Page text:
Ah, to be young and traipsing around the country without a worry. Well, the Seishun 18 ticket will help you recapture those carefree days and at a price that younger-you would have appreciated — ¥12,050 for five days of unlimited travel. Here’s the lowdown on this bargain deal.

What is the Seishun 18 ticket?

The Seishun 18 ticket (青春18きっぷ) is a special discount ticket sold by national rail operator JR three times a year — in summer, winter and spring. It allows up to five non-consecutive days of unlimited travel on JR local and rapid trains, making it a super-cheap way to explore Japan at a slow pace.

Seishun 18 tickets (named for the youth who love to use them) cost ¥12,050 a pop, giving you unlimited travel for just ¥2,410/day — that’s outstanding value. While the ticket sales periods coincide with school holidays, anyone, of any age and nationality, can use the tickets.

You can share the tickets, too. For example, a group of five people could each travel for one day. Or a couple could get two days of travel each (with one to spare). The only catch is that you can’t ride limited express trains (tokkyu/特急) or the Shinkansen (bullet train).

And unlike the Japan Rail Pass, the Seishun 18 ticket does not need to be used on five consecutive days. That means you can activate it, take a break, and get back to using it a little later in the usage period — no need to use it all in one go.

Where do I buy the Seishun 18 ticket?

You can buy the tickets at most JR stations, but only three times a year. The sales and usage dates differ slightly year on year, but for 2022 they are as follows:

Suggested Activity
Japan Rail Pass
The JR Pass is a 1 week pass that allows unlimited travel on Japan Rail lines throughout the country. This ticket is extraordinarily good value for long distance and inter-city travel. *Restrictions: Can only be purchased by temporary visitor visa holders not already in Japan. ...
SeasonPeriod of salePeriod of use
SpringFebruary 20 to March 31March 1 to April 10
SummerJuly 1 to August 31July 20 to September 10
WinterDecember 1 to December 31December 10 to January 10

Where can I go with these tickets?

The Seishun 18 ticket allows you to just jump on a train hobo-style and see where it takes you. However, with a little planning you can hit some of the more interesting far-flung destinations that would normally cost ¥20,000 or more to reach. To help you on your way, we’ve planned five escape routes from Tokyo, taking you to Kanazawa, Hiraizumi, Fuji Rock, Nara and Miyajima.

Note: The schedule for each trip assumes you are leaving on a weekday, and not on the weekend or a public holiday. Trains are more frequent on weekdays, so if you do leave on the weekend or a holiday, bear in mind that it might take considerably longer to get to where you’re going.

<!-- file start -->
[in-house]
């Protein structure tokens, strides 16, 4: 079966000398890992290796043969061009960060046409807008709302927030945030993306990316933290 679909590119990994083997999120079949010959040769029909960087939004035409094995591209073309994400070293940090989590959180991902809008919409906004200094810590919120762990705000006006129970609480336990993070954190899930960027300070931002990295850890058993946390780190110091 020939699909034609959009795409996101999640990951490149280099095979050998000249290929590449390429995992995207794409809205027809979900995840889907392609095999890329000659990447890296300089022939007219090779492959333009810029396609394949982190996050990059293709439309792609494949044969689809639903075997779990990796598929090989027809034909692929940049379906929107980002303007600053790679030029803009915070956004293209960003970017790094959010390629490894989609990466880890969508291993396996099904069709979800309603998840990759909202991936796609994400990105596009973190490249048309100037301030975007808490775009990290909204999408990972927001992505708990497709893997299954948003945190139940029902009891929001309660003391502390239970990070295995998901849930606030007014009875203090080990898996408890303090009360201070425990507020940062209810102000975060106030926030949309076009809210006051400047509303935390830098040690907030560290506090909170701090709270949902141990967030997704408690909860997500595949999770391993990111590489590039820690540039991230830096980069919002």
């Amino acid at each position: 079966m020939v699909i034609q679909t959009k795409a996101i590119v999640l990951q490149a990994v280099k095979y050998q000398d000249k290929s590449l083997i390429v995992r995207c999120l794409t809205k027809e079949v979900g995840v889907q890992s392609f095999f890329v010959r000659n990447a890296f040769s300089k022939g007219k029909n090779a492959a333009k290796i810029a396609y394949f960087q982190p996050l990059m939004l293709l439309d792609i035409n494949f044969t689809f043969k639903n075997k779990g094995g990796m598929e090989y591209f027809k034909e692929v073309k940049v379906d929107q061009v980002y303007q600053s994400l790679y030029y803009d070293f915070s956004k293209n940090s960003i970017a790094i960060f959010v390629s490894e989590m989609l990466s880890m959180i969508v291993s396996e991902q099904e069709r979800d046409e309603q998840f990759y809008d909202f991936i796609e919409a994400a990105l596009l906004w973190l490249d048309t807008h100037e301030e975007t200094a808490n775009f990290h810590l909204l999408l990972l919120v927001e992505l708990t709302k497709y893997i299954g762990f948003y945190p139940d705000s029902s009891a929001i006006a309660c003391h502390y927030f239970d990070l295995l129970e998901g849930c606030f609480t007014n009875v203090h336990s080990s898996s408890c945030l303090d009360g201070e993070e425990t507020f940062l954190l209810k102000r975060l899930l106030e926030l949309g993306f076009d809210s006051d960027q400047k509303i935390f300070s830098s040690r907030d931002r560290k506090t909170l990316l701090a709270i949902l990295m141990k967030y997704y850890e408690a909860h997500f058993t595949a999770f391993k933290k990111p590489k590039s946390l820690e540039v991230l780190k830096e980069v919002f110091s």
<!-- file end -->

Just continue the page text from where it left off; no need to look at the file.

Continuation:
Before you set off, make sure you’re stocked up with food, drinks, books, games and so on for those long boring bits (you’re limited to the slower trains, remember). It’s also worth keeping an eye on the weather — although it’s not all that likely, snow and/or high winds can throw train schedules into chaos. Or stop them entirely — and trust us, being stranded on a train in the middle of nowhere during a typhoon is decidely not fun.


Best Value Flights To Tokyo

Note: All itineraries below are intended to provide a rough estimated guide only. Check your intended routes carefully before embarking (Jorudan is a good place to start).

Route 1: Destination Kanazawa

Kanazawa, Japan – April: Cherry blossoms surround restored Kanazawa Castle. | Photo by iStockphoto/DavidCallan

Kanazawa has a castle, beautiful heritage buildings dating back to the Edo period, art museums, and awesome food. Plus, it’s a long way from Tokyo by train, making it the perfect destination for Seishun 18 ticket travel. Kick back, relax, and enjoy the ride!

Vital stats: 622.5 km, 12-13 hours, 7-9 train changes

IntervalTrain/LineDeparture – ArrivalTravel time
Tokyo – AtamiJR Tōkaidō Line09:54 – 11:40106 mins
Atami – MishimaJR Tōkaidō Line11:49 – 12:0112 mins
Mishima – OkitsuJR Tōkaidō Line12:08 – 12:5547 minutes
Okitsu – KakegawaJR Tōkaidō Line13:04 – 14:0662 minutes
Kakegawa – ToyohashiJR Tōkaidō Line14:18 – 15:2163 mins
Toyohashi – ŌgakiJR Tōkaidō Line15:32 – 17:4490 mins
Ōgaki – MaibaraJR Tōkaidō Line17:09 – 17:4435 mins
Maibara – TsurugaJR Hokuriku Line18:02 – 18:4745 mins
Tsuruga – FukuiJR Hokuriku Line18:51 – 19:5463 mins
Fukui – KanazawaJR Hokuriku Line20:15 – 21:4489 mins

Route 2: Destination Hiraizumi

Takkou, Hiraizumi
Photo by iStock.com/ziggy_mars

During the Heian and Kamakura periods (from about 1200 to 800 years ago) Hiraizumi in the far north of Honshū apparently rivaled Kyoto in both size and influence. Much of that has disappeared over the centuries, but there are enough interesting bits left that the area received the coveted status of World Heritage Site in 2011. This means it’s often crawling with flag-wielding tour guides and fleets of tour buses, but the temples and historic buildings are stunning.

Of note are two major festivals during the period that the Seishun 18 ticket is valid: the Chūsonji Outdoor Bonfire Noh on August 14th, and the Hiraizumi Daimonji Festival (where they light a fire on a mountainside in the shape of the 大 kanji — more famously associated with Kyoto) on August 16th.